"But a series of Carrier-like deals doesn't add up to a viable economic agenda. For one thing, these deals are way too small. There are 150 million workers in the United States, and the US economy needs to create about 200,000 jobs a month just to keep up with population growth. Trump would have to negotiate dozens of Carrier-sized deals every week to have a serious impact on job growth -- and so far he's announced only two deals in three weeks." "What Trump needs is a policy -- a consistent set of rules for how the government will treat companies employing US workers. Maybe that means manufacturing tax breaks or higher tariffs or interest rate cuts or stronger "buy American" provisions for US procurement. Or maybe none of these are good ideas and Trump should accept that there's no good way to prevent some jobs from going overseas. But only by focusing on an overall strategy, rather than obsessing over the decisions of particular companies, can you make intelligent decisions about an economy as large as the United States."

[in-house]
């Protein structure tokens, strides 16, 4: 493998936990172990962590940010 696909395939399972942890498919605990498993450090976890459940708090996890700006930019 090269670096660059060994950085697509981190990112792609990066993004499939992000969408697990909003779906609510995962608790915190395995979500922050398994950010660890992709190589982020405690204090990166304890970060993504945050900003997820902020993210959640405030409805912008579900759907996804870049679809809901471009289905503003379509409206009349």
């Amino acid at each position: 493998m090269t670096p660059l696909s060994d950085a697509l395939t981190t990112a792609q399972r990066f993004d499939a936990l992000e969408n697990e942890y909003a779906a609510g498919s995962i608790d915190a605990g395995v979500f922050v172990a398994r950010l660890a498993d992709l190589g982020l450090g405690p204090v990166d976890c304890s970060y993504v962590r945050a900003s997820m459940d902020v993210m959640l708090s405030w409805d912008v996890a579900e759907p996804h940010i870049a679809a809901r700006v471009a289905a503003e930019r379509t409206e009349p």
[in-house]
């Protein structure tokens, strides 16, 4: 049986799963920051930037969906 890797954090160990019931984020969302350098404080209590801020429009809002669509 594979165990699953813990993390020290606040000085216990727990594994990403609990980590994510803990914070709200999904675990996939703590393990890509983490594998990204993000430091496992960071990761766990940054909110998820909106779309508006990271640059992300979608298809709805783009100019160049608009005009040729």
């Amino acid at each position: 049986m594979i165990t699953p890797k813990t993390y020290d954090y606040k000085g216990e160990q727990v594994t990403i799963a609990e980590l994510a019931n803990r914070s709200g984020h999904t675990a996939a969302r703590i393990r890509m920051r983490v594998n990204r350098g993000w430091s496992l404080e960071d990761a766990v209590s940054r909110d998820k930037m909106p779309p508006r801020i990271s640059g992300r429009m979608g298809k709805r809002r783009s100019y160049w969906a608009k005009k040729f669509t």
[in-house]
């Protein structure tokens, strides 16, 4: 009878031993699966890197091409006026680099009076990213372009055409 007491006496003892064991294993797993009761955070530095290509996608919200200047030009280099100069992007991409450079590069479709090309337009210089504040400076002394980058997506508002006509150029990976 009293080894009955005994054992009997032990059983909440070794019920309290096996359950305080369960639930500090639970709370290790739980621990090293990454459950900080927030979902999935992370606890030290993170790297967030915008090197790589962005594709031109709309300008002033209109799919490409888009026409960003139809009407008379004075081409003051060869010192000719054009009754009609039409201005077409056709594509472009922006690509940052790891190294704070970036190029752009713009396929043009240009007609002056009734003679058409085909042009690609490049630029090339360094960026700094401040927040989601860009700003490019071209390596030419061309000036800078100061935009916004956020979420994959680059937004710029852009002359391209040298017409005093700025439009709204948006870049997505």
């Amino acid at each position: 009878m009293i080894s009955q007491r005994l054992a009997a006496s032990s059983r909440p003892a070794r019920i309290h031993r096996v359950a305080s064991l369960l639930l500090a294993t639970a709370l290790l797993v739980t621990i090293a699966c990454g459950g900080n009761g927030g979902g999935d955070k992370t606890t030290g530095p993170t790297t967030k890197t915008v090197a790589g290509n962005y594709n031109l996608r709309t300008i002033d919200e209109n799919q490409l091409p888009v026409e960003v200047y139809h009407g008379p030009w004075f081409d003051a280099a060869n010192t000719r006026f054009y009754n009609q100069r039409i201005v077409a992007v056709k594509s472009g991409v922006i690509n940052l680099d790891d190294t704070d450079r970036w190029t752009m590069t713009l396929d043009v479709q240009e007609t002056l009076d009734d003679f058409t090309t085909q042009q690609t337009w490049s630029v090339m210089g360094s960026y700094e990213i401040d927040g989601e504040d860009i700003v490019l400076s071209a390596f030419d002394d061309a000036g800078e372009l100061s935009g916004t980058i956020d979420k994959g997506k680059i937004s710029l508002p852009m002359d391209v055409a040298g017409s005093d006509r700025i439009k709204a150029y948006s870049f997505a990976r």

Politico - WSJ editorial board comes out against Trump's Carrier deal ( I'm only linking to Politico because the actual WSJ editorial is behind a paywall))
"The Wall Street Journal's editorial board, a reliable bastion of free-market conservatism, isn't cheering the Carrier deal that Donald Trump is touting as his first major political victory since becoming president-elect. / In an editorial published Thursday evening, the Journal argued that Trump's method to convince the manufacturer to keep some 1,000 jobs in Indiana instead of moving them to Mexico -- what it described as an "arm-twisting" -- in the long run will lead to a loss of jobs."


Vox - Trump's call to ban flag-burning isn't about patriotism. It's about silencing dissent.